Information Regarding DMV Hearings

This office often does not ask the client to be at DMV hearings because:

1. The hearings are not in front of a jury, but in front of an administrative law judge who is actually a lay person that works for the Department of Motor Vehicles.

2. There is no right to remain silent, which means that you may be called by the other side to testify against yourself as to whether you were driving, or worse, using alcohol, or any other fact in regard to the case.

3. Although you have a right to assert your right to refuse to incriminate yourself, since the case is considered a civil matter and not a criminal matter that will have serious consequences if you do so.

There are numerous other procedural and policy reasons why I sometimes do not have clients at DMV hearings, unless it is an issue of refusal, failure to complete test, or rising blood alcohol.

If I wish to put forth testimony, I can do so by way of affidavit without the necessity of you being present, and then the Department of Motor Vehicles can only ask that you be present to cross-examine you by following a procedure they usually do not bother to follow, and thus your affidavit comes in as testimony without them having the right to cross-examine.

There is no District Attorney present or advocate for the police officers in the strict sense, which means you are allowed more latitude in cross-examining police officers and finding out about your case. This gives the attorney the chance to “discover” evidence for the purposes of use in the criminal court case. It is a great tool.

One of the better things about a DMV hearing is that the police are almost always unprepared, sloppy, make huge mistakes in their reports, which can be commented on and questions asked about without having to deal with the District Attorney being present and objecting or a Judge limiting your cross-examination.

Further, Police officers who come to testify at DMV hearings are usually not prepared to be a witness and are not told what to say by the District Attorney, and you can get them to say things they would not ordinarily say in a criminal court proceeding, which is useful because the testimony can later be transcribed and used in court proceeding.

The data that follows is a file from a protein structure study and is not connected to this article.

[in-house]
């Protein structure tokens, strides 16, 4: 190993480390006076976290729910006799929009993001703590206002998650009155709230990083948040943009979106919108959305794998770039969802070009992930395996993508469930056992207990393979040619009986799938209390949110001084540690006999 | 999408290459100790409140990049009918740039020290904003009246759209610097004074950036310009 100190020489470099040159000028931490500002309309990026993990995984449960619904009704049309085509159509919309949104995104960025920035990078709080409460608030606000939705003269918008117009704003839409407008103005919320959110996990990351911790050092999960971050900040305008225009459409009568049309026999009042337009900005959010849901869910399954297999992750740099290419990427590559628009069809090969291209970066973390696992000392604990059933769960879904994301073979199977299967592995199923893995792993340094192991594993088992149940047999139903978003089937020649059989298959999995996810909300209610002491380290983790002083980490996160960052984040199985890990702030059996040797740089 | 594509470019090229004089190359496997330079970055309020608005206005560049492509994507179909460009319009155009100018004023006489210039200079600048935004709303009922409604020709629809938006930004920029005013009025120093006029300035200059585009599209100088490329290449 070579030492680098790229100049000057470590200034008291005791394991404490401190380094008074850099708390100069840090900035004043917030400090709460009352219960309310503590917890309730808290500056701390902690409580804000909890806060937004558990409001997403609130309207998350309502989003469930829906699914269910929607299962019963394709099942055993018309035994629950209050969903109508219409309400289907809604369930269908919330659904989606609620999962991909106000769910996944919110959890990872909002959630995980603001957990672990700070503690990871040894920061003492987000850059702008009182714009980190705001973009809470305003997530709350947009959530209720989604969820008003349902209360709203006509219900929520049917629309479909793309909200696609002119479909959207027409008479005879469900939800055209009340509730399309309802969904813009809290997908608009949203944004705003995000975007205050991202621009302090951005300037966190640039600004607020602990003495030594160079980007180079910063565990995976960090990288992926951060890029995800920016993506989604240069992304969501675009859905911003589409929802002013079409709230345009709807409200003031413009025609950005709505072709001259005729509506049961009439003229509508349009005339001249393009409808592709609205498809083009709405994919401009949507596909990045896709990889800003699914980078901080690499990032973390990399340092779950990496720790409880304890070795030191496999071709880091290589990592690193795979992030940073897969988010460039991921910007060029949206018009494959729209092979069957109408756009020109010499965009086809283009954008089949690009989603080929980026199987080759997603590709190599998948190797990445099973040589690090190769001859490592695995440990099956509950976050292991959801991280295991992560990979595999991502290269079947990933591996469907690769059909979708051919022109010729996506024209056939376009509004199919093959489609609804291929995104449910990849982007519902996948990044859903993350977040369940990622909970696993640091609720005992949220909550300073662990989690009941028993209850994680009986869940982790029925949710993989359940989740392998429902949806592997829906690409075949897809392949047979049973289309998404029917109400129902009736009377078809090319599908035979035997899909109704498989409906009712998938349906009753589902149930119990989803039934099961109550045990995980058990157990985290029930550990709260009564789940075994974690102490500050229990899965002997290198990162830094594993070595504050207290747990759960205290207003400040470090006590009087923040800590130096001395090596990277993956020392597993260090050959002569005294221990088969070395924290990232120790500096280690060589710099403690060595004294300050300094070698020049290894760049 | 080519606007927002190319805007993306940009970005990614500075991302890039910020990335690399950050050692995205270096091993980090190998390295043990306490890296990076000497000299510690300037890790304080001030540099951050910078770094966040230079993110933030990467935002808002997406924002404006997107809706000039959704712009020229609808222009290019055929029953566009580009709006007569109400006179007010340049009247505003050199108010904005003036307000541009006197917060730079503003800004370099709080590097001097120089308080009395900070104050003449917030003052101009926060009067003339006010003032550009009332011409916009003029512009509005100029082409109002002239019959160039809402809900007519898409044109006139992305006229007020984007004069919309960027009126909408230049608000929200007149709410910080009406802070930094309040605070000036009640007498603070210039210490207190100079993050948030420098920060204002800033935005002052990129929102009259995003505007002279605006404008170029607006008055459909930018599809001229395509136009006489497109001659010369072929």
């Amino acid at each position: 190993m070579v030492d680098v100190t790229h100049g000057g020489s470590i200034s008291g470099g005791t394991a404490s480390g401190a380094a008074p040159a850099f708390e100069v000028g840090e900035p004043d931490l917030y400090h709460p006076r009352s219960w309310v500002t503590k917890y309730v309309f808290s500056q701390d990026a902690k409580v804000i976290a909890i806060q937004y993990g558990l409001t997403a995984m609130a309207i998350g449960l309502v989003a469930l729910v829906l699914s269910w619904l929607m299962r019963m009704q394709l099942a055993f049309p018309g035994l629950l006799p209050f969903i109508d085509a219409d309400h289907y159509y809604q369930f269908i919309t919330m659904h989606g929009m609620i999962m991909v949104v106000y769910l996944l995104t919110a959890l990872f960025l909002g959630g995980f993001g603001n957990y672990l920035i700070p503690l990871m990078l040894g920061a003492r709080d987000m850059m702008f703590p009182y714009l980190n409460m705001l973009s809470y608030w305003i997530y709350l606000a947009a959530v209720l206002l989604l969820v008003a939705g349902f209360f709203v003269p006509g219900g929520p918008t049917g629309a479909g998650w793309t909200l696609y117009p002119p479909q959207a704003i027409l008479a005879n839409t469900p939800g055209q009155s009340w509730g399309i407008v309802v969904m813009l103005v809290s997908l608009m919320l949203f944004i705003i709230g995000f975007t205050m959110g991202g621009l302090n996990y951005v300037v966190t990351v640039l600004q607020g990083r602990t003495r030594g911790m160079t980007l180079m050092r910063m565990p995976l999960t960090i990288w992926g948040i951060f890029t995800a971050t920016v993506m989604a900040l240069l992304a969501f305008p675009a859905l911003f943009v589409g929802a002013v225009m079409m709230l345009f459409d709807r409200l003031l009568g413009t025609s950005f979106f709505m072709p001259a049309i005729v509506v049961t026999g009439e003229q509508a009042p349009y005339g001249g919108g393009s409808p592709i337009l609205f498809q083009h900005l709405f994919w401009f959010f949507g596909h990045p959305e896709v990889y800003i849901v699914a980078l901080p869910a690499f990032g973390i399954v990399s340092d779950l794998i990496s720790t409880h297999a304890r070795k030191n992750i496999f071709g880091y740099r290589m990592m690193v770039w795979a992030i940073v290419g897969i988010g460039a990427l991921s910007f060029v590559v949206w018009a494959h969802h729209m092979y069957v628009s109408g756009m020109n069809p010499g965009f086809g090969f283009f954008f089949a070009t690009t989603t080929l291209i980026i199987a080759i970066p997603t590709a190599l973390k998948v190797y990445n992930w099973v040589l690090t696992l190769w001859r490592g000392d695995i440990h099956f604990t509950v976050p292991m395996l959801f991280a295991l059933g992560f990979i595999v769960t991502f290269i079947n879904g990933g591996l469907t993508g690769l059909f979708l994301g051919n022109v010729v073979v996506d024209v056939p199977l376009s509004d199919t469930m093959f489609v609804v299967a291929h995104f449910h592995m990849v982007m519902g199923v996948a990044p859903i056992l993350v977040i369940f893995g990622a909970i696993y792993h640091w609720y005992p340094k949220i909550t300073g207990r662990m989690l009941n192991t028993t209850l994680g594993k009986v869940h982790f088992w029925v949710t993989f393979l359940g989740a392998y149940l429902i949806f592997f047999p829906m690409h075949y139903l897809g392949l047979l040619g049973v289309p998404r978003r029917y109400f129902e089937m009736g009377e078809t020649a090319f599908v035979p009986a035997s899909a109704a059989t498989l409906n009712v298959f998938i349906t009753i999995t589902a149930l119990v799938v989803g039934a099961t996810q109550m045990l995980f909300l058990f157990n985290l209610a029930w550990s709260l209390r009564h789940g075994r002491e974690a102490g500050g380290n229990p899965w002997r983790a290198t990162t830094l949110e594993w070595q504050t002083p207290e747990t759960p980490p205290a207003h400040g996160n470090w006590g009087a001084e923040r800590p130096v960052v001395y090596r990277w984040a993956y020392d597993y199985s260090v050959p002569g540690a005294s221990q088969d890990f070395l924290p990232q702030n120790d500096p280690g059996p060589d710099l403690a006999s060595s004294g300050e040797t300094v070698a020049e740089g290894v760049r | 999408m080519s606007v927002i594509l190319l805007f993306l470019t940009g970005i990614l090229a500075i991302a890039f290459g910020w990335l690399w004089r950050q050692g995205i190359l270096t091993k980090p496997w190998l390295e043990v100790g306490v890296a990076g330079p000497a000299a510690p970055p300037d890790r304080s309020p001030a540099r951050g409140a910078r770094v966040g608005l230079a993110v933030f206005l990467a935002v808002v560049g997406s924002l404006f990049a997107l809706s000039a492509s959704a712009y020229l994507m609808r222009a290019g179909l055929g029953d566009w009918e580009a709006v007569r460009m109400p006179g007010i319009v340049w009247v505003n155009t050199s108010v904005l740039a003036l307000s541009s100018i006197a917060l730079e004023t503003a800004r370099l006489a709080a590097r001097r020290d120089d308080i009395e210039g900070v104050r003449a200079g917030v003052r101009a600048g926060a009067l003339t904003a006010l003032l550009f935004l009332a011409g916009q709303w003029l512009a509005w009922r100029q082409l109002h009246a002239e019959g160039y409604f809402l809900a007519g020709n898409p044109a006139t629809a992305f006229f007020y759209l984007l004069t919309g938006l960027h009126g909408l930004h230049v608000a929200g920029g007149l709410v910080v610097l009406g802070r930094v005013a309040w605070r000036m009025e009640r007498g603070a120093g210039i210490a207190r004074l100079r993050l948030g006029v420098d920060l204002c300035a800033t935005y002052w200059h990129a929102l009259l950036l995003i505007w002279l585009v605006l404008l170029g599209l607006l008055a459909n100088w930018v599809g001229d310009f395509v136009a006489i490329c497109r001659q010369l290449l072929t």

I also find out a lot of things that are not in the investigation report, which I would never be able to find out in a court hearing, such as evidence about admissions, confessions, mistakes, search and seizure questions, and inconsistencies in testimony between two or more wiktnesses or police officers, etc.

The burden of proof at a DMV hearing is a preponderance of evidence, which means 51 % verses 49%, as opposed to beyond a reasonable doubt as in a criminal case.

One of the things you have to realize about DMV is that the Supreme Court of the United States, whether we like it or not, has ruled that action against your license by both DMV and the Court is not double jeopardy, because it is considered “remedial” which is, of course, a fiction, and not criminal, so therefore the DMV can take your license for a period of time, depending upon what type of action it is and/or how many priors you have and/or what your DMV printout looks like, and then the Court can then take it independently. The time can either be concurrent with the DMV or overlapping the DMV. Further, if you are convicted in court, your license can actually be taken a third time. All of the above can be done without any “double jeopardy” within the meaning of criminal law, sometimes consecutively.

If, in my opinion, I need you at the DMV hearing for one of many various reasons that may be applicable to your case, you will be notified, far in advance. If an affidavit is needed, or desired, I will contact you in regard to that far in advance of the hearing.

Joe VanDervoort
Chico California DUI Lawyers 45+ Years of Experience.

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